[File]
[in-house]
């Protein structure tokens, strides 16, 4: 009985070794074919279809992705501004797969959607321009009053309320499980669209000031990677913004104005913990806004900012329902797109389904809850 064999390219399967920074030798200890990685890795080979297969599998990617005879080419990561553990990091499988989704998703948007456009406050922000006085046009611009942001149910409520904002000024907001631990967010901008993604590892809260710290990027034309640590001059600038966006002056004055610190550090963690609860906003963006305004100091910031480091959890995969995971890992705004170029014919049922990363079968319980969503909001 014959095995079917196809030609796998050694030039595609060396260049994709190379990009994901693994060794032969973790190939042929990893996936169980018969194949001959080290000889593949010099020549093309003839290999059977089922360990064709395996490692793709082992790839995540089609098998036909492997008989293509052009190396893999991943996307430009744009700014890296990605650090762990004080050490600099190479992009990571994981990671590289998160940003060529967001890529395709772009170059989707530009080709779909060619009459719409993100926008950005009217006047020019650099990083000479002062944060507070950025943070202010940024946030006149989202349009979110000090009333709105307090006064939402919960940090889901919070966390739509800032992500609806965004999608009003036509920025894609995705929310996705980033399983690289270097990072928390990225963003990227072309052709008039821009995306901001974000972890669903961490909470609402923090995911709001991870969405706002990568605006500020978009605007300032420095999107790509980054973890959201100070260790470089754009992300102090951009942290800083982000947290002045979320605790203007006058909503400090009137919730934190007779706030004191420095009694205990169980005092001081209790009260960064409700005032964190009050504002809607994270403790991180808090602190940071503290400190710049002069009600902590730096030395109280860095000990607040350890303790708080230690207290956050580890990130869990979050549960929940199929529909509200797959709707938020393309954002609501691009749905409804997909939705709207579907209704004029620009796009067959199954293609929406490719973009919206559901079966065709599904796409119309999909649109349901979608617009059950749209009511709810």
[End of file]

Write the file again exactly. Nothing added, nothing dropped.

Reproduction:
[in-house]
């Protein structure tokens, strides 16, 4: 009985070794074919279809992705501004797969959607321009009053309320499980669209000031990677913004104005913990806004900012329902797109389904809850 064999390219399967920074030798200890990685890795080979297969599998990617005879080419990561553990990091499988989704998703948007456009406050922000006085046009611009942001149910409520904002000024907001631990967010901008993604590892809260710290990027034309640590001059600038966006002056004055610190550090963690609860906003963006305004100091910031480091959890995969995971890992705004170029014919049922990363079968319980969503909001 014959095995079917196809030609796998050694030039595609060396260049994709190379990009994901693994060794032969973790190939042929990893996936169980018969194949001959080290000889593949010099020549093309003839290999059977089922360990064709395996490692793709082992790839995540089609098998036909492997008989293509052009190396893999991943996307430009744009700014890296990605650090762990004080050490600099190479992009990571994981990671590289998160940003060529967001890529395709772009170059989707530009080709779909060619009459719409993100926008950005009217006047020019650099990083000479002062944060507070950025943070202010940024946030006149989202349009979110000090009333709105307090006064939402919960940090889901919070966390739509800032992500609806965004999608009003036509920025894609995705929310996705980033399983690289270097990072928390990225963003990227072309052709008039821009995306901001974000972890669903961490909470609402923090995911709001991870969405706002990568605006500020978009605007300032420095999107790509980054973890959201100070260790470089754009992300102090951009942290800083982000947290002045979320605790203007006058909503400090009137919730934190007779706030004191420095009694205990169980005092001081209790009260960064409700005032964190009050504002809607994270403790991180808090602190940071503290400190710049002069009600902590730096030395109280860095000990607040350890303790708080230690207290956050580890990130869990979050549960929940199929529909509200797959709707938020393309954002609501691009749905409804997909939705709207579907209704004029620009796009067959199954293609929406490719973009919206559901079966065709599904796409119309999909649109349901979608617009059950749209009511709810």